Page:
Mexico reformed its health regulations to partially legalize drug possession for individual use and increase compulsory referrals to licensed drug rehabilitation centers instead of imprisonment in 2009. Simultaneously, news media reported vehement attacks performed by drug lords against Mexican drug treatment centers and occasions of human rights abuses by the staff against persons who use drugs. In most cases, these violent occasions happened at drug treatment centers that harbor many drug-dependent persons. To comprehend the barriers to treatment uptake, we scrutinized the prevalence and correlation of perceived dangers of violence at drug treatment centers among PWID in Mexico.
Tributary analysis of standard data gathered between March 2011 and May 2013 of PWID enlisted into a potential group study in Tijuana. Interviewer-administered studies measured the apparent risk of violent drug treatment centers by asking the participants to give their level of agreement with the statement “going to drug treatment center puts me at jeopardy of violence.”
34.5 % of 733 participants thought the risk of violence at a drug treatment center. In multivariate analysis, commenting that having ever taken crystal methamphetamine and cocaine, having an urge to seek help against drug abuse, and receiving specialized help for drug/alcohol abuse were adversely related to a perceived risk of violence at the drug treatment center, while having been instructed by authorities that drug rehabilitation attendance is compulsory was associated with the perceived risk of violence positively. All relations are significant at a 0.05 alpha level.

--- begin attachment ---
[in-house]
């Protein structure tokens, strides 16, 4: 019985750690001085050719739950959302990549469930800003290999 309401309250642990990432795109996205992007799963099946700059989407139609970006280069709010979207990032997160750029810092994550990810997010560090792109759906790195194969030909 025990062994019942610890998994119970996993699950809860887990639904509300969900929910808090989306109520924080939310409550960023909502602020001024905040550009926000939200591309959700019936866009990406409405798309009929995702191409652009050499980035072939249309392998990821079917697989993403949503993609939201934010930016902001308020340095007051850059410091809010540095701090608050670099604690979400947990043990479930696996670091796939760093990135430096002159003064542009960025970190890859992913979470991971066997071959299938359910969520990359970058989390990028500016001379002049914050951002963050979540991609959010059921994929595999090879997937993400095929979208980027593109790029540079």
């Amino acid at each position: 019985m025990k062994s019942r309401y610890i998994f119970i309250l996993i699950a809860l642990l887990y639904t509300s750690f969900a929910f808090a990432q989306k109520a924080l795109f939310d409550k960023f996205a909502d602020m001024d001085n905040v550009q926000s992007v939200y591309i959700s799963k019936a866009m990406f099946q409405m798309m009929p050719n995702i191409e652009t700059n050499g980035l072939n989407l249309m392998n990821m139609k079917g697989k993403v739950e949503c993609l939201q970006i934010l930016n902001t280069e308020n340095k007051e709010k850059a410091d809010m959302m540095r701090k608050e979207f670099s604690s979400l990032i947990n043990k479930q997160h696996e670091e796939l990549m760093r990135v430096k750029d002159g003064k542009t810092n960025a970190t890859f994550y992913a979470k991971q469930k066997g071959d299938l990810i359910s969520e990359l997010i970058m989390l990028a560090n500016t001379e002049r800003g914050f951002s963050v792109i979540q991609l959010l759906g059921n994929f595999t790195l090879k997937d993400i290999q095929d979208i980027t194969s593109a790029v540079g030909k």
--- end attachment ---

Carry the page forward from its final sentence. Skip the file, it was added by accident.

The insight of violence at drug treatment centers among patients does not represent those PWID experiences that attended specialized services, recorded an urge to seek help for their drug abuse, and had a past using cocaine and crystal. Specializing service provision and engaging authorities in their novel role of legalization and service referral for patients could solve violence at the drug treatment center. Similarly, health authorities should expand impromptu checkups at a drug treatment centerto ensure quality service delivery and reduce concerns of PWIDs about violence.
Drug treatment is a complicated process that can consist of a diversity of treatment modalities with comparative efficiency levels. The World Health Organization (WHO) notes that optimizing the proportion of drug-dependent persons getting effective rehabilitation should benefit those individuals and society. The WHO further acknowledges that this can be attained through guaranteed quality drug treatment making it, affordable and accessible.
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